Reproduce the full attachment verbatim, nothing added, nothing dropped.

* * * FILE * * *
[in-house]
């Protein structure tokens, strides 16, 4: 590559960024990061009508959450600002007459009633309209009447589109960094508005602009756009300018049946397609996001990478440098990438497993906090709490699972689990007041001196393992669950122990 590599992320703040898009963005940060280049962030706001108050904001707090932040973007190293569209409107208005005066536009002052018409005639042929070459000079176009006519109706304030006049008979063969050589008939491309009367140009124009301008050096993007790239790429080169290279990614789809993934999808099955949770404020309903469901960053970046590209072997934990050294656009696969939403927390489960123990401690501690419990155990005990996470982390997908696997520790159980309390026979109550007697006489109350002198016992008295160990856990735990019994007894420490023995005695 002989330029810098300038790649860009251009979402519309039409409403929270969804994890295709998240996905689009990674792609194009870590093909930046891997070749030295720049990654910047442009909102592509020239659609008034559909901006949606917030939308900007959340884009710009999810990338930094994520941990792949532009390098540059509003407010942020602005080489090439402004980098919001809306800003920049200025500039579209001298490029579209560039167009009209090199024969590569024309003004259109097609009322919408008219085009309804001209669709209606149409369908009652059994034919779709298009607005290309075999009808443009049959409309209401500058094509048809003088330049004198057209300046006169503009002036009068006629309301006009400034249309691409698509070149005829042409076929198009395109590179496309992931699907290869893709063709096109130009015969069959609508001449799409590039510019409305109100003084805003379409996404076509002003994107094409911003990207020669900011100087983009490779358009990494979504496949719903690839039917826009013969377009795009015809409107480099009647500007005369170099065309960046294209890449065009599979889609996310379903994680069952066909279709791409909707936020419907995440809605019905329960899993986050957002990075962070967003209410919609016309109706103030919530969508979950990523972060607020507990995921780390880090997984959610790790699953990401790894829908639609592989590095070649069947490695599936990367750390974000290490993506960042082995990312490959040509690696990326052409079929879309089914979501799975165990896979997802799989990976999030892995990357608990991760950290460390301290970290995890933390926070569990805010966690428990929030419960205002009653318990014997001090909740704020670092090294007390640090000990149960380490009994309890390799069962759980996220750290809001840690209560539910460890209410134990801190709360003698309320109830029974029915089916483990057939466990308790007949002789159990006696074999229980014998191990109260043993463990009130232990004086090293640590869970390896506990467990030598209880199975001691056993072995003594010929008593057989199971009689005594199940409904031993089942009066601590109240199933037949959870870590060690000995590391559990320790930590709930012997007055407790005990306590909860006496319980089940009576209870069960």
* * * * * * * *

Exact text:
[in-house]
């Protein structure tokens, strides 16, 4: 590559960024990061009508959450600002007459009633309209009447589109960094508005602009756009300018049946397609996001990478440098990438497993906090709490699972689990007041001196393992669950122990 590599992320703040898009963005940060280049962030706001108050904001707090932040973007190293569209409107208005005066536009002052018409005639042929070459000079176009006519109706304030006049008979063969050589008939491309009367140009124009301008050096993007790239790429080169290279990614789809993934999808099955949770404020309903469901960053970046590209072997934990050294656009696969939403927390489960123990401690501690419990155990005990996470982390997908696997520790159980309390026979109550007697006489109350002198016992008295160990856990735990019994007894420490023995005695 002989330029810098300038790649860009251009979402519309039409409403929270969804994890295709998240996905689009990674792609194009870590093909930046891997070749030295720049990654910047442009909102592509020239659609008034559909901006949606917030939308900007959340884009710009999810990338930094994520941990792949532009390098540059509003407010942020602005080489090439402004980098919001809306800003920049200025500039579209001298490029579209560039167009009209090199024969590569024309003004259109097609009322919408008219085009309804001209669709209606149409369908009652059994034919779709298009607005290309075999009808443009049959409309209401500058094509048809003088330049004198057209300046006169503009002036009068006629309301006009400034249309691409698509070149005829042409076929198009395109590179496309992931699907290869893709063709096109130009015969069959609508001449799409590039510019409305109100003084805003379409996404076509002003994107094409911003990207020669900011100087983009490779358009990494979504496949719903690839039917826009013969377009795009015809409107480099009647500007005369170099065309960046294209890449065009599979889609996310379903994680069952066909279709791409909707936020419907995440809605019905329960899993986050957002990075962070967003209410919609016309109706103030919530969508979950990523972060607020507990995921780390880090997984959610790790699953990401790894829908639609592989590095070649069947490695599936990367750390974000290490993506960042082995990312490959040509690696990326052409079929879309089914979501799975165990896979997802799989990976999030892995990357608990991760950290460390301290970290995890933390926070569990805010966690428990929030419960205002009653318990014997001090909740704020670092090294007390640090000990149960380490009994309890390799069962759980996220750290809001840690209560539910460890209410134990801190709360003698309320109830029974029915089916483990057939466990308790007949002789159990006696074999229980014998191990109260043993463990009130232990004086090293640590869970390896506990467990030598209880199975001691056993072995003594010929008593057989199971009689005594199940409904031993089942009066601590109240199933037949959870870590060690000995590391559990320790930590709930012997007055407790005990306590909860006496319980089940009576209870069960």